21. Lea Nava says:

    Just had the second stent removed today and my advice of your going to have it done in Dr. Office take pain meds first , I had slight compilation with mine and almost had to go to surgery to remove it , in rare cases the bladder may sick the stent up this may help every one but I put pressure with both hands and the lil burger decided to show just enough to get it out and because of this I’m having severe pain which could last up to 2 weeks ugh worse than having it in , that’s why I suggested taking pain meds first . Would I do it again only of last resort. Good luck and God bless ?

  22. Adam says:

    I just got mine removed today and I can say it’s not as bad as I imagined it was going to be. I’ve had my Stent in for 3 weeks and I was in pain everyday so I was happy to have the dang thing out. Step by step it went like this, first they put some numbing gel inside the penis which stung a little bit but wasn’t too bad. The trick here is to give it a good 5 mins or so before they try to put the scope in so it has time to work. When he inserted the scope I couldn’t even tell he went in yet. He stopped at the prostate and explained that that’s where I may feel the discomfort. He told me to wiggle my toes (probably to try to not think about it) and he went in. Not gonna lie, that parts no fun, kinda feels like getting stung by bees on the inside but it only lasts a few seconds. Once they’re in you may feel a little pinch here and there but it’s tolerable. After he got ahold of the Stent he told me he was about to take it out and he pulled it pretty quick. It did hurt for a few seconds again here but as soon as it came out it was instant relief. It has now been about 8 or 9 hrs since the removal and I can tell a Hell of a difference since it’s been pulled out. I did experience a couple of painful urination (maybe around the first 3 or so) but after that it was no big deal. I just wanted to give those out there that are worried and looking this up a bit more of a heads up on what to expect. Like I said, it’s not pleasant by no means but it’s definitely tolerable and not anything as bad as I’m sure most expect. Good luck to everyone who’s getting ready to have it done!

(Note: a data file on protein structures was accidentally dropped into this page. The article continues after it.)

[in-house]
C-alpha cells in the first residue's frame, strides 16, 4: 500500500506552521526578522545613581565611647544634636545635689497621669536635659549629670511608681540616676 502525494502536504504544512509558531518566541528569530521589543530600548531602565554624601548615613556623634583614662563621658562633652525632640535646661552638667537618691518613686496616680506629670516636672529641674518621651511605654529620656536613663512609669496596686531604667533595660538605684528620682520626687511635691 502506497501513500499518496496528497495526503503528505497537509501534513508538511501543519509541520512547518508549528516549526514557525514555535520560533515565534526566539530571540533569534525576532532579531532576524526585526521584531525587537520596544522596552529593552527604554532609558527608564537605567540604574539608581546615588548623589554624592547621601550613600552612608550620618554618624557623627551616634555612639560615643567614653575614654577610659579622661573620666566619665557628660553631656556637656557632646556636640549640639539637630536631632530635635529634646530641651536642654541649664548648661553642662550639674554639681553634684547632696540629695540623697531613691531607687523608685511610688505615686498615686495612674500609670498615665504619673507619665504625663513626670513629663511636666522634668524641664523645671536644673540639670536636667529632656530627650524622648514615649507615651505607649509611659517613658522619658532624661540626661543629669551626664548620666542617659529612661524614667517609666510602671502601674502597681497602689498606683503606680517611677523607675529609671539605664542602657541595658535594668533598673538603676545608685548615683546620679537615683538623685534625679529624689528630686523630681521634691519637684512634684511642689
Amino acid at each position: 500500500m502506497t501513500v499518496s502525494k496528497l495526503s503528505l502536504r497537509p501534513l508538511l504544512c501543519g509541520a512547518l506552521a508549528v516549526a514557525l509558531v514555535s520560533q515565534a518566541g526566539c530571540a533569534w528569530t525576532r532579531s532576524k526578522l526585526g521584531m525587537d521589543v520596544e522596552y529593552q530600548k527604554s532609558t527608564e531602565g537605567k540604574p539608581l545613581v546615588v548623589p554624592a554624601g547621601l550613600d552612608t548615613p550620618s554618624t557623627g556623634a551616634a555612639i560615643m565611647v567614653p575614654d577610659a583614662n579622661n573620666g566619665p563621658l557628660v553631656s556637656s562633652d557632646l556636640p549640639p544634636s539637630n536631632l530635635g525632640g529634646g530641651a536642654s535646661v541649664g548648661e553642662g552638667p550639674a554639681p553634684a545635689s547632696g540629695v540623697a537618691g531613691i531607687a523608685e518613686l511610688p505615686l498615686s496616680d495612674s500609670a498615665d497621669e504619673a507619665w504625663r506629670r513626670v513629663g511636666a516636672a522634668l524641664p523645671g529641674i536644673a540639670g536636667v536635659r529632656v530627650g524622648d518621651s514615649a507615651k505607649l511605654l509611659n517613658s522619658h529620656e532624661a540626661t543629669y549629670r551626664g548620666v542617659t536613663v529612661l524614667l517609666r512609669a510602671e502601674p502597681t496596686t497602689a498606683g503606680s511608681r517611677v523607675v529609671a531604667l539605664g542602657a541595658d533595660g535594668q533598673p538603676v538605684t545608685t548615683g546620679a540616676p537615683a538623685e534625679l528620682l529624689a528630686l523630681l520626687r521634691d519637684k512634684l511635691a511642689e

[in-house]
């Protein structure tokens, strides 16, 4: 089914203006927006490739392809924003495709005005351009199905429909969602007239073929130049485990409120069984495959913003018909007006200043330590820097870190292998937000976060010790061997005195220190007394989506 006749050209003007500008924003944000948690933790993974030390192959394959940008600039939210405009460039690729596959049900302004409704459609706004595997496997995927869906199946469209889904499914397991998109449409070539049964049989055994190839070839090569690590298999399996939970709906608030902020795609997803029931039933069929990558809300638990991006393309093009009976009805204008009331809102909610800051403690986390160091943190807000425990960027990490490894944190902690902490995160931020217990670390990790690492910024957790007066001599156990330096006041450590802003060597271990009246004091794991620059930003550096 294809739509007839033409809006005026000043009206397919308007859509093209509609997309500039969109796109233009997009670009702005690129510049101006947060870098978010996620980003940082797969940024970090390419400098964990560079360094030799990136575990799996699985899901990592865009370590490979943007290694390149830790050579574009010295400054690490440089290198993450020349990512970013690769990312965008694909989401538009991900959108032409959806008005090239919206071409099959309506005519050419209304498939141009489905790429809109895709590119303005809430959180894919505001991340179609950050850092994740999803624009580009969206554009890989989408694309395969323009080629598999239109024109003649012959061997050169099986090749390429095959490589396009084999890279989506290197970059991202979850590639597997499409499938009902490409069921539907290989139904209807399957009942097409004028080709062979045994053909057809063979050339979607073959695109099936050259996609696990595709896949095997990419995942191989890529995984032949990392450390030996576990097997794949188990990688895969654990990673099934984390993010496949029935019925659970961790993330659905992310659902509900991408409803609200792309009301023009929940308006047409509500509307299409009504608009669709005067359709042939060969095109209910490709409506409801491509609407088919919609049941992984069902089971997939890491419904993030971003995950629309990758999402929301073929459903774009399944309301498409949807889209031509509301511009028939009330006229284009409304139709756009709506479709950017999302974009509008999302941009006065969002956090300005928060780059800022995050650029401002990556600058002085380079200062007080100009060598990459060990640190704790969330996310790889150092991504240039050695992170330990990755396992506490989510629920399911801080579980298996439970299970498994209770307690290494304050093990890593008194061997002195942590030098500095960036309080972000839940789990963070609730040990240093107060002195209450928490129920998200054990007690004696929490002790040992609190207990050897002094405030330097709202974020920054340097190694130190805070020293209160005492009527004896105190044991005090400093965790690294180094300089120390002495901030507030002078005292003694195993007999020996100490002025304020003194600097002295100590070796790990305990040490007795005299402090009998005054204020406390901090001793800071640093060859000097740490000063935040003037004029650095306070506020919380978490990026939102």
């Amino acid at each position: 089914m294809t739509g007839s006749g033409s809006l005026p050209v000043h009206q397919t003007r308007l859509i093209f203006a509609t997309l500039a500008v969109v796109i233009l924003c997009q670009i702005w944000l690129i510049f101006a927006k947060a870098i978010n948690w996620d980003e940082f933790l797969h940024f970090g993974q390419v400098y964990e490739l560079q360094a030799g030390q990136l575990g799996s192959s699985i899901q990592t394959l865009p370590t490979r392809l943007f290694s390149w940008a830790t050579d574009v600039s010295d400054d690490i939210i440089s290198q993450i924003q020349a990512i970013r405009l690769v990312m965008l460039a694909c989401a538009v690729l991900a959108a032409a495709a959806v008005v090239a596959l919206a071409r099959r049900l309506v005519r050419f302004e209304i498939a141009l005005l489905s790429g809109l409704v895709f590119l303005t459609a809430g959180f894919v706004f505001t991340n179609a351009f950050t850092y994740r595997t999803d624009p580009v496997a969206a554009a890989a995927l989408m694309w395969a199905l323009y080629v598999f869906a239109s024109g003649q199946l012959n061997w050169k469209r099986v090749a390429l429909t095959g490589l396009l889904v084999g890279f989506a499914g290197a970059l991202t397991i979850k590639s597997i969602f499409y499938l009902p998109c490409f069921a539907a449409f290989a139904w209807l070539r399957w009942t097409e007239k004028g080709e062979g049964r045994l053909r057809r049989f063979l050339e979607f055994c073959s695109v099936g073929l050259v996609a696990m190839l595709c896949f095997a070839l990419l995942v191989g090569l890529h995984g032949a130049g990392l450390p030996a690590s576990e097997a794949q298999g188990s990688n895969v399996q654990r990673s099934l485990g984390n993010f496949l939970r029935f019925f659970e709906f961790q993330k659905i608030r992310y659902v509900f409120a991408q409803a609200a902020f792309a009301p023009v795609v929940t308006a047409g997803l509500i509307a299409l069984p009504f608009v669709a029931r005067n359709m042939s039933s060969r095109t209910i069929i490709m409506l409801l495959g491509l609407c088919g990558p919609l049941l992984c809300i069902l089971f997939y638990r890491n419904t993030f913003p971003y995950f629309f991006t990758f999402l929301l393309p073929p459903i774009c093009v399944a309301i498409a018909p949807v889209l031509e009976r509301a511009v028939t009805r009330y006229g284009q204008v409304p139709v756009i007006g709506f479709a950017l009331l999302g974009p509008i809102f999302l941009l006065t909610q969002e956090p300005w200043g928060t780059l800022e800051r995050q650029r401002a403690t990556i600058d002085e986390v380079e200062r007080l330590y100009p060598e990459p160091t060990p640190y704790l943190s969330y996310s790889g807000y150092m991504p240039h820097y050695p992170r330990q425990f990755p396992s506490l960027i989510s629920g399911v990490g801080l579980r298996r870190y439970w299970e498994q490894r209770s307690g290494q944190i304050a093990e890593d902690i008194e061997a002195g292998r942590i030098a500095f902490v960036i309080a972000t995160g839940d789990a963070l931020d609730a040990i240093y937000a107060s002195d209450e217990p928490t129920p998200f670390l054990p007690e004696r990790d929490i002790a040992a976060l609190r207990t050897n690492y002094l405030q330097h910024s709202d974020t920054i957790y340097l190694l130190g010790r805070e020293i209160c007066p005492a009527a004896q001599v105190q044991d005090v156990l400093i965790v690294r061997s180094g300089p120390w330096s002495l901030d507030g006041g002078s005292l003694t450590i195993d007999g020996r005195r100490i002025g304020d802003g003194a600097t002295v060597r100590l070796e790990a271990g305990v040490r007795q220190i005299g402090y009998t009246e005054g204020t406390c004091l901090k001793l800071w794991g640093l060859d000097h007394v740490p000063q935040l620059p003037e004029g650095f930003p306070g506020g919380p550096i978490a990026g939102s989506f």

• Larry says:

      Thank you for sharing your detailed experience Adam. I get my stint out next week and am having a lot of anxiety about the procedure. I hope my experience is as smooth as yours.

      • Adam says: